Yet another post about Orinj – our software for recording, mixing, sequencing, etc. Yep, so what? I've been spending a good amount of time with it recently, so that is what's in my head. Plus, I want to keep this blog alive while I am spending all my time tinkering with the software.
Orinj version 4
We’ve gotten to the point where any new functionality in Orinj will be minor. We have already:
- Integrated MIDI and loops in the session.
- Worked out the conversion of MIDI to wave.
- Fixed up effects and added new ones.
- Added generators.
- Reworked the sound file management.
- Even created two new look and feel skins.
We've had a lot of releases. We've fixed a lot of bugs. Part of the reason for all these changes was stupid. It was a bit of "release early, release often" – which I suppose is Google's contribution to software craziness. It was also a bit of extreme case testing – in the last version we fixed the opening of sound files that were already opened. Who would do that?
Part of this was for good reasons, even if farfetched. The new skins, for example, seem pointless, but are not. First, we designed one to be mellow. It is easy on the eyes. Producing music takes hours of staring at a screen. Second, we would prefer to rely on our own skins. What if the ones produced by others are no longer supported?
So far – good. But there is more.
Orinj version 5
We have not planned a date. We have planned the functionality. Let's see how it goes.
Scales and chords
Wouldn't it be nice if you could pick a scale or a chord, figure out what notes are in it, hear it, and then maybe program it in the MIDI sequencer? That is already there, although you won't see it until version 5. As functionality goes, that one doesn't really belong anywhere in Orinj. We called it a "tool", to be accessible through some new menu (I guess, "Tools").
Convolution is a new effect in version 4. It takes the sound through the impulse response of a system (e.g., an amp) and makes the sound as if it was recorded through the system (the amp). Deconvolution is the opposite. Take a sound. Record it when played through an actual amp. Then deconvolve the two sounds (original before the amp and produced after the amp) to get the impulse response of the amp. If you have an impulse response, you can apply it to any other sound. That is, now you don't have to lug your amp around.
Deconvolution is just like the scales and chords. It belongs in "tools". It will not be the most used piece of Orinj, but it would be fun. I, for one, made my own impulse response for the classic Ampeq 835 bass amp combo (it is a part of the Orinj installation since version 4.1.7). I can pretend to have the amp, even though that amp is now expensive (and heavy).
Auto tuning can take your voice, which could be a bit flat here and a bit sharp there and adjust it as needed. This is conceptually very easy, mathematically and programmatically somewhat easy, and practically very difficult for two reasons. First, tune to what? There are no strict frequencies for notes, really. I just learned that my friend's tuner was at 463 Hz for A, instead of 440 Hz. What if all instruments were a bit flat? Then adjusting the voice to not be flat would be a mistake. Second, how do you allow user input? What if there is a legato and the user doesn't want to change it? What if the voice was a flat A? Is it a flat A or just a sharp Ab?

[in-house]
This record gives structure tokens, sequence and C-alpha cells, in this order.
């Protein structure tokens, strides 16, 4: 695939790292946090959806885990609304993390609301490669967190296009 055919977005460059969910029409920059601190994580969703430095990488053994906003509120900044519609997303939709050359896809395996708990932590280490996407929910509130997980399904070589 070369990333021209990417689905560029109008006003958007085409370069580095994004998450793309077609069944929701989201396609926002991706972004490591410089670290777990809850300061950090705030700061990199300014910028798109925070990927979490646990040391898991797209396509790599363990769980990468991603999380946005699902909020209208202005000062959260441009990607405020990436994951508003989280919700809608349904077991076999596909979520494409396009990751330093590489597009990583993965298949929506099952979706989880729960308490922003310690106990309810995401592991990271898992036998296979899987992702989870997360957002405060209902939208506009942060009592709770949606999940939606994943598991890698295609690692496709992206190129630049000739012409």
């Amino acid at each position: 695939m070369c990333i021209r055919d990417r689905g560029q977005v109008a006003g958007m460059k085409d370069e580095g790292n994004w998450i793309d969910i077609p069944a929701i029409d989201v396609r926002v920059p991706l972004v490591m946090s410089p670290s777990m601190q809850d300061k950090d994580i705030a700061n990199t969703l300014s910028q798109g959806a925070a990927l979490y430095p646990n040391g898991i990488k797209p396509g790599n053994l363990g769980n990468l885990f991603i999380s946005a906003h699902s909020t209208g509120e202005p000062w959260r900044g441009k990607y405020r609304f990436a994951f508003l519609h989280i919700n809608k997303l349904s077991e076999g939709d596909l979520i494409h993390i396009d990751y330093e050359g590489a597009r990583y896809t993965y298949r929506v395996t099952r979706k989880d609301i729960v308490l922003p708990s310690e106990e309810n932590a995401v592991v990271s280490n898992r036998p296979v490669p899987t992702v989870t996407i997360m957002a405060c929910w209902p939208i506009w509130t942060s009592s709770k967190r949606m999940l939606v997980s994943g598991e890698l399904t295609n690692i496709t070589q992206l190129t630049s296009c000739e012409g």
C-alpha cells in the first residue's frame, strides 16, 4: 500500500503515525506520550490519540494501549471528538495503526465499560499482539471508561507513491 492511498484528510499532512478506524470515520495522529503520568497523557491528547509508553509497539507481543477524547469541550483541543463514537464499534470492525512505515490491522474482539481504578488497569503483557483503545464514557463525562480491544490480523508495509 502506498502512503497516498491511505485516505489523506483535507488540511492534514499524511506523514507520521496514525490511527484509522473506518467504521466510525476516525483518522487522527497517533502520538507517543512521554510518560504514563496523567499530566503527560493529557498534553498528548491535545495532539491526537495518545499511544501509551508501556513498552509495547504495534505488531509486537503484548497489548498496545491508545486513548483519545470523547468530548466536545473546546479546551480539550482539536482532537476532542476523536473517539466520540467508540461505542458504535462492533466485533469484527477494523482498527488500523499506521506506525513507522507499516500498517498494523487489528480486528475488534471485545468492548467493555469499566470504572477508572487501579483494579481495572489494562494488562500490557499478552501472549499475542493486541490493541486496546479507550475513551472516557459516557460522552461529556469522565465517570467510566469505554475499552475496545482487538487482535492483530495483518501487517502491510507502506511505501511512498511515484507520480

Still, this is doable. Our biggest problem would be finding recordings with mistakes for the testing. Cause, you know, we are great singers…
Yeah, I know. This should have been in long time ago. I am not sure why we ignored it.
Both the DLS file format and the SoundFont file format are horrible. There are endless options for articulations of the sound (attack, sustain, LFO, etc.). Most of them are unnecessary. But they are there and so they have to be handled. Which makes working with both formats a huge undertaking.
To allow the conversion of MIDI files to wave files, we looked into DLS files first. In retrospect, that was probably a mistake. We should have focused on SoundFonts. We'll get there.
…or DSL loops. The loop building view in the current version builds loops but is not a full-blown sequencer. You can't, for example, make loops of piano notes. Even if you added piano samples, you couldn't control the amplitude envelope of the note. That is, you couldn't control how quickly the note starts, sustains, or decays.
If we wanted to make the Orinj loop building view into a sequencer, the best thing to do would be to allow SoundFont (or DLS, or both) files in the loop sample tree. We would also have to allow various articulations, such as an amplitude envelope. The user can then pull in any of the instruments in the SoundFont file and control how these instruments sound.
This could be version 6 functionality. Let's see how it goes.
Some new effects
How about a sliding pitch or a sliding stretch? A sliding pitch is one, with which the sound starts as it is but gradually gets pitch shifted up and up (or down and down) over time. I have no idea who would want to use one – I have not had use for one in any of my songs, but it is an interesting exercise.
What I really want is a phaser. A phaser is actually quite easy to do.
Some MIDI usability
Of all Orinj views, the MIDI roll one is the hardest to use. It requires too many mouse clicks and a good amount of thinking of note lengths and other note properties. There are many ways to improve the view. For example, we could use some keyboard keys to move between and type notes and some commands to make MIDI notes snap to the MIDI grid.
That is about it, I think.